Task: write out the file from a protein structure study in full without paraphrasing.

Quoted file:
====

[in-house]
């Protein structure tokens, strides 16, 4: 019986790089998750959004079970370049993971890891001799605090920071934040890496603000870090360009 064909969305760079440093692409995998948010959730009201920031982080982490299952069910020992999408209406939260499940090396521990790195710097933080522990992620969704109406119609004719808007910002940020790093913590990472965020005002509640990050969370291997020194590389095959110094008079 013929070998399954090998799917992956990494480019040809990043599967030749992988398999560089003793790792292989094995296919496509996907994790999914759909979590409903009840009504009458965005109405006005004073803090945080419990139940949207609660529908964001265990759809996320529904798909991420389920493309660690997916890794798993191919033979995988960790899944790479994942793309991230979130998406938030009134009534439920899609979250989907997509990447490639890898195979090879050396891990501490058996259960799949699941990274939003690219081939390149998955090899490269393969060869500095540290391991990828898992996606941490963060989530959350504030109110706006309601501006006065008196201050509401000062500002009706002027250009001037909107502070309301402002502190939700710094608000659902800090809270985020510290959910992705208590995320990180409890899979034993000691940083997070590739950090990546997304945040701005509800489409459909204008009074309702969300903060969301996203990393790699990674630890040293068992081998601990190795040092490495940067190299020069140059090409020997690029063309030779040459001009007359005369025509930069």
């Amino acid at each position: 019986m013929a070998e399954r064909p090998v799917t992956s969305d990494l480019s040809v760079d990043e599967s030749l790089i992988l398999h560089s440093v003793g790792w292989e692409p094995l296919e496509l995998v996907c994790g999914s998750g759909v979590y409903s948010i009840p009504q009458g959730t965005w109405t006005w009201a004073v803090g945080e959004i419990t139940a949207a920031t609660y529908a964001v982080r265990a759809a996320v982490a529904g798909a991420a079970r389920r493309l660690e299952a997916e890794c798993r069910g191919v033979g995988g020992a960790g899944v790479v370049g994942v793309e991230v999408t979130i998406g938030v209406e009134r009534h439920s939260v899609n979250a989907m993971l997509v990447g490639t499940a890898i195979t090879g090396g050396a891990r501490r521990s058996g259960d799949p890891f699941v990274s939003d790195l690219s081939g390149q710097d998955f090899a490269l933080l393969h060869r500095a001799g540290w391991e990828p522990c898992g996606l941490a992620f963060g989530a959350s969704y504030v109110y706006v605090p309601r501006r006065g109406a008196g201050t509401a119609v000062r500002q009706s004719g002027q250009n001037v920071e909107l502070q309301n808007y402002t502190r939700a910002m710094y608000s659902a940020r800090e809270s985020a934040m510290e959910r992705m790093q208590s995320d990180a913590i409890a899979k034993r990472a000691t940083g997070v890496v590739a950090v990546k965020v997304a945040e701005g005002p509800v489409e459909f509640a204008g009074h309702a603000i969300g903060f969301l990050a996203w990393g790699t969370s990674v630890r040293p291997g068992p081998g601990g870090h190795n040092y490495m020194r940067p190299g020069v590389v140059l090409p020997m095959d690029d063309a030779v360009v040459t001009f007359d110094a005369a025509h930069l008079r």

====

[in-house]
């Protein structure tokens, strides 16, 4: 019986790089998750959004079970370049993971890891001799605090920071934040890496603000870090360009 064909969305760079440093692409995998948010959730009201920031982080982490299952069910020992999408209406939260499940090396521990790195710097933080522990992620969704109406119609004719808007910002940020790093913590990472965020005002509640990050969370291997020194590389095959110094008079 013929070998399954090998799917992956990494480019040809990043599967030749992988398999560089003793790792292989094995296919496509996907994790999914759909979590409903009840009504009458965005109405006005004073803090945080419990139940949207609660529908964001265990759809996320529904798909991420389920493309660690997916890794798993191919033979995988960790899944790479994942793309991230979130998406938030009134009534439920899609979250989907997509990447490639890898195979090879050396891990501490058996259960799949699941990274939003690219081939390149998955090899490269393969060869500095540290391991990828898992996606941490963060989530959350504030109110706006309601501006006065008196201050509401000062500002009706002027250009001037909107502070309301402002502190939700710094608000659902800090809270985020510290959910992705208590995320990180409890899979034993000691940083997070590739950090990546997304945040701005509800489409459909204008009074309702969300903060969301996203990393790699990674630890040293068992081998601990190795040092490495940067190299020069140059090409020997690029063309030779040459001009007359005369025509930069």
């Amino acid at each position: 019986m013929a070998e399954r064909p090998v799917t992956s969305d990494l480019s040809v760079d990043e599967s030749l790089i992988l398999h560089s440093v003793g790792w292989e692409p094995l296919e496509l995998v996907c994790g999914s998750g759909v979590y409903s948010i009840p009504q009458g959730t965005w109405t006005w009201a004073v803090g945080e959004i419990t139940a949207a920031t609660y529908a964001v982080r265990a759809a996320v982490a529904g798909a991420a079970r389920r493309l660690e299952a997916e890794c798993r069910g191919v033979g995988g020992a960790g899944v790479v370049g994942v793309e991230v999408t979130i998406g938030v209406e009134r009534h439920s939260v899609n979250a989907m993971l997509v990447g490639t499940a890898i195979t090879g090396g050396a891990r501490r521990s058996g259960d799949p890891f699941v990274s939003d790195l690219s081939g390149q710097d998955f090899a490269l933080l393969h060869r500095a001799g540290w391991e990828p522990c898992g996606l941490a992620f963060g989530a959350s969704y504030v109110y706006v605090p309601r501006r006065g109406a008196g201050t509401a119609v000062r500002q009706s004719g002027q250009n001037v920071e909107l502070q309301n808007y402002t502190r939700a910002m710094y608000s659902a940020r800090e809270s985020a934040m510290e959910r992705m790093q208590s995320d990180a913590i409890a899979k034993r990472a000691t940083g997070v890496v590739a950090v990546k965020v997304a945040e701005g005002p509800v489409e459909f509640a204008g009074h309702a603000i969300g903060f969301l990050a996203w990393g790699t969370s990674v630890r040293p291997g068992p081998g601990g870090h190795n040092y490495m020194r940067p190299g020069v590389v140059l090409p020997m095959d690029d063309a030779v360009v040459t001009f007359d110094a005369a025509h930069l008079r």